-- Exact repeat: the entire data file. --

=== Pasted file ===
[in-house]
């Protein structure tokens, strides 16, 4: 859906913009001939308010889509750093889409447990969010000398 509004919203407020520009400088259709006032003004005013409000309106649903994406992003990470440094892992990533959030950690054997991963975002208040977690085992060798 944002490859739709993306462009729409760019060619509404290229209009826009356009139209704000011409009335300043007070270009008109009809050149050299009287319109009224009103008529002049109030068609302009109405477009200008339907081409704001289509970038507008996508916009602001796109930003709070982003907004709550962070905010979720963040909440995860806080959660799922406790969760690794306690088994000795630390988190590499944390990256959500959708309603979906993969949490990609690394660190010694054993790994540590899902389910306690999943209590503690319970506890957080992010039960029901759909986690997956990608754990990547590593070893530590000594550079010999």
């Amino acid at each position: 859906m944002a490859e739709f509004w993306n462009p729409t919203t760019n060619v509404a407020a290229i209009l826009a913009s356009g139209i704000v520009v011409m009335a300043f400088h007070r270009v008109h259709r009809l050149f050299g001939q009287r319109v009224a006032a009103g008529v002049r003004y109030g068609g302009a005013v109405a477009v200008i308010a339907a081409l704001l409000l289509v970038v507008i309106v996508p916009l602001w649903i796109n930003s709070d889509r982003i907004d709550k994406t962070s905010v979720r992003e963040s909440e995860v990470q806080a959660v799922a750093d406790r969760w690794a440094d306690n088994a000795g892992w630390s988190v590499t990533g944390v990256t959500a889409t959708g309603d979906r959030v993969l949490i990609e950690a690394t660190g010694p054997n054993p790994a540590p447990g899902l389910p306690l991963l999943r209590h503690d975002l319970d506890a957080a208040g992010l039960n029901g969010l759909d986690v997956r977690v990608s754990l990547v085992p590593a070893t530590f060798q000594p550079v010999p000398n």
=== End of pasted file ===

[in-house]
């Protein structure tokens, strides 16, 4: 859906913009001939308010889509750093889409447990969010000398 509004919203407020520009400088259709006032003004005013409000309106649903994406992003990470440094892992990533959030950690054997991963975002208040977690085992060798 944002490859739709993306462009729409760019060619509404290229209009826009356009139209704000011409009335300043007070270009008109009809050149050299009287319109009224009103008529002049109030068609302009109405477009200008339907081409704001289509970038507008996508916009602001796109930003709070982003907004709550962070905010979720963040909440995860806080959660799922406790969760690794306690088994000795630390988190590499944390990256959500959708309603979906993969949490990609690394660190010694054993790994540590899902389910306690999943209590503690319970506890957080992010039960029901759909986690997956990608754990990547590593070893530590000594550079010999």
């Amino acid at each position: 859906m944002a490859e739709f509004w993306n462009p729409t919203t760019n060619v509404a407020a290229i209009l826009a913009s356009g139209i704000v520009v011409m009335a300043f400088h007070r270009v008109h259709r009809l050149f050299g001939q009287r319109v009224a006032a009103g008529v002049r003004y109030g068609g302009a005013v109405a477009v200008i308010a339907a081409l704001l409000l289509v970038v507008i309106v996508p916009l602001w649903i796109n930003s709070d889509r982003i907004d709550k994406t962070s905010v979720r992003e963040s909440e995860v990470q806080a959660v799922a750093d406790r969760w690794a440094d306690n088994a000795g892992w630390s988190v590499t990533g944390v990256t959500a889409t959708g309603d979906r959030v993969l949490i990609e950690a690394t660190g010694p054997n054993p790994a540590p447990g899902l389910p306690l991963l999943r209590h503690d975002l319970d506890a957080a208040g992010l039960n029901g969010l759909d986690v997956r977690v990608s754990l990547v085992p590593a070893t530590f060798q000594p550079v010999p000398n």